"It was long ago stated by Lord Hale in regard to the charge of rape, 'that it is an accusation easily to be made and hard to be proved, and harder to be defended by the party accused though never so innocent.' This statement has been approved by this court." (Emphasis added.)

This admonitory truism by Lord Hale approved by our supreme court is just as accurate and viable today as it was when it was first uttered by Lord Hale.1 The case at bar is an irrefutable example of Lord Hale's axiom. There was no rape in this case.

The evidence convincingly establishes that Mary Berg engaged in consensual sexual activity with the defendant John M. Phillips, Jr. In this case, rape was an accusation easily made, hard to be proved, " and harder to be defended by the party accused though never so innocent." (Emphasis added.) 338 Ill. at 380.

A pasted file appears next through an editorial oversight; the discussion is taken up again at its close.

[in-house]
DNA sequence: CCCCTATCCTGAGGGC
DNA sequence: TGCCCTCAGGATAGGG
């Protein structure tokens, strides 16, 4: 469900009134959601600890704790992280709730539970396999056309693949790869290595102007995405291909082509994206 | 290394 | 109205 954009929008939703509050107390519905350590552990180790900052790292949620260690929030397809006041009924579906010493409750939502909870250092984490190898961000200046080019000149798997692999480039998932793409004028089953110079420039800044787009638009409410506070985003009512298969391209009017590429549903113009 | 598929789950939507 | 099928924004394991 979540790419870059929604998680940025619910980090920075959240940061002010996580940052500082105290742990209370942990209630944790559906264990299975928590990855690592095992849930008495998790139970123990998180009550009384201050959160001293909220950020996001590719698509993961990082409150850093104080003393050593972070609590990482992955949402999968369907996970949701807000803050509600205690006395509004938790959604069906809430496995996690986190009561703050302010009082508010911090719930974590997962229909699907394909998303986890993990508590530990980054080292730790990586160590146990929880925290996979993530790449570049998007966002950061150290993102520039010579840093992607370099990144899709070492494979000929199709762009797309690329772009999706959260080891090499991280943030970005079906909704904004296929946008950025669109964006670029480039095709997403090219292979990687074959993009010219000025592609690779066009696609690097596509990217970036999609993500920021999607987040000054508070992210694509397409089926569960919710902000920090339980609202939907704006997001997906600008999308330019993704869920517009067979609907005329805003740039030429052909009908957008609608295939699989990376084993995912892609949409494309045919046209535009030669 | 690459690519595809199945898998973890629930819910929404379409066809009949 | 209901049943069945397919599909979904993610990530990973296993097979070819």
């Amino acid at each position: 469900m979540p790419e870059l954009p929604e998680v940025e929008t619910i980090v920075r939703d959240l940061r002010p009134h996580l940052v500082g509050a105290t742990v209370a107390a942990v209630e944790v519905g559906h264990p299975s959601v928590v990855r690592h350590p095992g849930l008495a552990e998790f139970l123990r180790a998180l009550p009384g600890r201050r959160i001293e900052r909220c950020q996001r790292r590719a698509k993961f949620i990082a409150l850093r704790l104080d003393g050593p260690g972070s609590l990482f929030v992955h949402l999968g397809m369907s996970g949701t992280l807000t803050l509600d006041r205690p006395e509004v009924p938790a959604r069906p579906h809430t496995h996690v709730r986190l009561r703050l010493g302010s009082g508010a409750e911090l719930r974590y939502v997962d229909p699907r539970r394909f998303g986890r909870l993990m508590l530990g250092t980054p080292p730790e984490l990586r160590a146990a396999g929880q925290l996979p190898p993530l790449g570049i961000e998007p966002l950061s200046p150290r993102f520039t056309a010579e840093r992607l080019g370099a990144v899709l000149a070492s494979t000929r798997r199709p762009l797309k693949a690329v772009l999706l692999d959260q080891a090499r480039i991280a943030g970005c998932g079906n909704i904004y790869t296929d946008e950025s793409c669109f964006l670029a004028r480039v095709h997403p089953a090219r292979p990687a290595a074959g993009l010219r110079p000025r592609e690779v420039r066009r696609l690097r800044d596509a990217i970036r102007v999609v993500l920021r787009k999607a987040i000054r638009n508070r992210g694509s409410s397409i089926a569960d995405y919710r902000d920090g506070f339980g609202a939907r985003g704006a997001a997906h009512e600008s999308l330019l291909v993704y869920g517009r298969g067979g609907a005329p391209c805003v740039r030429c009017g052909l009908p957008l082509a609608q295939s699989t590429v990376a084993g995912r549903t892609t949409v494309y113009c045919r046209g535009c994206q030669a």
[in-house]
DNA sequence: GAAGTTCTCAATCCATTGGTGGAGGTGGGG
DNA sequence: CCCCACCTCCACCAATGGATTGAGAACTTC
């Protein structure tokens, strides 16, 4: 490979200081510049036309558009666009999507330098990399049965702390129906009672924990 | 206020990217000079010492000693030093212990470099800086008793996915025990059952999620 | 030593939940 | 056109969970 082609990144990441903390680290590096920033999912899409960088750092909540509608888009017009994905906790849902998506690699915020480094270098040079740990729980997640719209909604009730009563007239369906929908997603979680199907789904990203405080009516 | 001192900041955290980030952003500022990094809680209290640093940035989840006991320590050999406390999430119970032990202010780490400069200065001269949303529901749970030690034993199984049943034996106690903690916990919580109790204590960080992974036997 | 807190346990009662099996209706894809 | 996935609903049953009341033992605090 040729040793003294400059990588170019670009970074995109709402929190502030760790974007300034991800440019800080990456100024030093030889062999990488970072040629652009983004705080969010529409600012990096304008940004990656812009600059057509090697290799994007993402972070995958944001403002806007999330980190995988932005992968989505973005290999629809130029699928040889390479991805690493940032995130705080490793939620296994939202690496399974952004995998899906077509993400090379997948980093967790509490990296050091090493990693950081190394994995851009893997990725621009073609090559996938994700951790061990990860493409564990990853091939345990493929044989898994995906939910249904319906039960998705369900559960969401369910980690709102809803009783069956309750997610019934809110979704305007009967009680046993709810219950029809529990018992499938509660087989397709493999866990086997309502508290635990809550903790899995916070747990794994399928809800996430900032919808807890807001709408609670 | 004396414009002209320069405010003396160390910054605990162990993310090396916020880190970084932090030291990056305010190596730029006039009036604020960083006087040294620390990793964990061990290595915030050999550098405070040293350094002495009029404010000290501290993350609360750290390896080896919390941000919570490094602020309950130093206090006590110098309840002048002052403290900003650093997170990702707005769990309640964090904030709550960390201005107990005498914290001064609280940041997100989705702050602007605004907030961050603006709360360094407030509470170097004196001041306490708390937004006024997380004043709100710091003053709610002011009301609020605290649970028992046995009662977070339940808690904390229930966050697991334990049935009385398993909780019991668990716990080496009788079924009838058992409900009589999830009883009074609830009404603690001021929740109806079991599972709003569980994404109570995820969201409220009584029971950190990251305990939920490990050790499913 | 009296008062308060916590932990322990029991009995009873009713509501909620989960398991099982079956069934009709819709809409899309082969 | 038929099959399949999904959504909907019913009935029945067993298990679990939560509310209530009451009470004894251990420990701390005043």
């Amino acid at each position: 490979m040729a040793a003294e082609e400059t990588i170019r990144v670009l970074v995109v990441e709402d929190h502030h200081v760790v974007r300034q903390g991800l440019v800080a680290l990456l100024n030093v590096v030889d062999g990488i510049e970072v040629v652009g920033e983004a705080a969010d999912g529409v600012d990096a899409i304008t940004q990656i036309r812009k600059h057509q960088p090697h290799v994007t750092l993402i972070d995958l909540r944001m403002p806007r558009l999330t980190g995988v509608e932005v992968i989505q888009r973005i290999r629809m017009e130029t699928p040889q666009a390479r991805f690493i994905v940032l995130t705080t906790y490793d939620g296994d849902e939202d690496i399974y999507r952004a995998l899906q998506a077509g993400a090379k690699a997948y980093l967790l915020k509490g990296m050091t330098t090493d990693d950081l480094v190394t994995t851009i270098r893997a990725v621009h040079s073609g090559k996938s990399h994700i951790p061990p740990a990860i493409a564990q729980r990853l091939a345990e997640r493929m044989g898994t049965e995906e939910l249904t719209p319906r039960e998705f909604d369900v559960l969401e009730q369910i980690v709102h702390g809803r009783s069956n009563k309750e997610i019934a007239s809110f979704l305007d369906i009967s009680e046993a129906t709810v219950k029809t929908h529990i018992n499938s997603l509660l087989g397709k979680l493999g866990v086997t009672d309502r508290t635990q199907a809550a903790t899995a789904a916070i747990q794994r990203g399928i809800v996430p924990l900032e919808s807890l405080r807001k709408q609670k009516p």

There was no rape in this case. In this case, police officers came upon Mary Berg in a disgraceful and humiliating position, naked, engaging in voluntary sexual acts with her naked, newly met paramour, whom she knew by name, John M. Phillips, Jr., in his car, with his license plate with the letters, JMP JR, and which were his initials, affixed thereto, parked in an alley behind an occupied apartment building. In her frantic effort to avoid disgrace and regain her self-abandoned and forsaken honor, Mary Berg resorted to the ancient perfidious charges of rape and kidnapping, totaling 40 counts.